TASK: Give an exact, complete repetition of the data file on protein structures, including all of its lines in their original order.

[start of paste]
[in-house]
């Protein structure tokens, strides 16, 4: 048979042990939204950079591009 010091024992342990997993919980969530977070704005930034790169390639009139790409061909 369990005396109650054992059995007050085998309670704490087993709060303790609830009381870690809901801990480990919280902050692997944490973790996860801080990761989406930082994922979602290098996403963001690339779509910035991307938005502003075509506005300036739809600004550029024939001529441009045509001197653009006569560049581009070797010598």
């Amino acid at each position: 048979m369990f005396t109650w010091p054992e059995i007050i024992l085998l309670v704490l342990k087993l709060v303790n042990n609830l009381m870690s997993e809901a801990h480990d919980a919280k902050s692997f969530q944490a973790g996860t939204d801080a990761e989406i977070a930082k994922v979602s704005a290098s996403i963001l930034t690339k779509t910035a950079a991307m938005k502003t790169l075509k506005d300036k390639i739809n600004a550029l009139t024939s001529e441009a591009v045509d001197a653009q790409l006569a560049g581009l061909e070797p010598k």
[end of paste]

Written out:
[in-house]
């Protein structure tokens, strides 16, 4: 048979042990939204950079591009 010091024992342990997993919980969530977070704005930034790169390639009139790409061909 369990005396109650054992059995007050085998309670704490087993709060303790609830009381870690809901801990480990919280902050692997944490973790996860801080990761989406930082994922979602290098996403963001690339779509910035991307938005502003075509506005300036739809600004550029024939001529441009045509001197653009006569560049581009070797010598």
């Amino acid at each position: 048979m369990f005396t109650w010091p054992e059995i007050i024992l085998l309670v704490l342990k087993l709060v303790n042990n609830l009381m870690s997993e809901a801990h480990d919980a919280k902050s692997f969530q944490a973790g996860t939204d801080a990761e989406i977070a930082k994922v979602s704005a290098s996403i963001l930034t690339k779509t910035a950079a991307m938005k502003t790169l075509k506005d300036k390639i739809n600004a550029l009139t024939s001529e441009a591009v045509d001197a653009q790409l006569a560049g581009l061909e070797p010598k």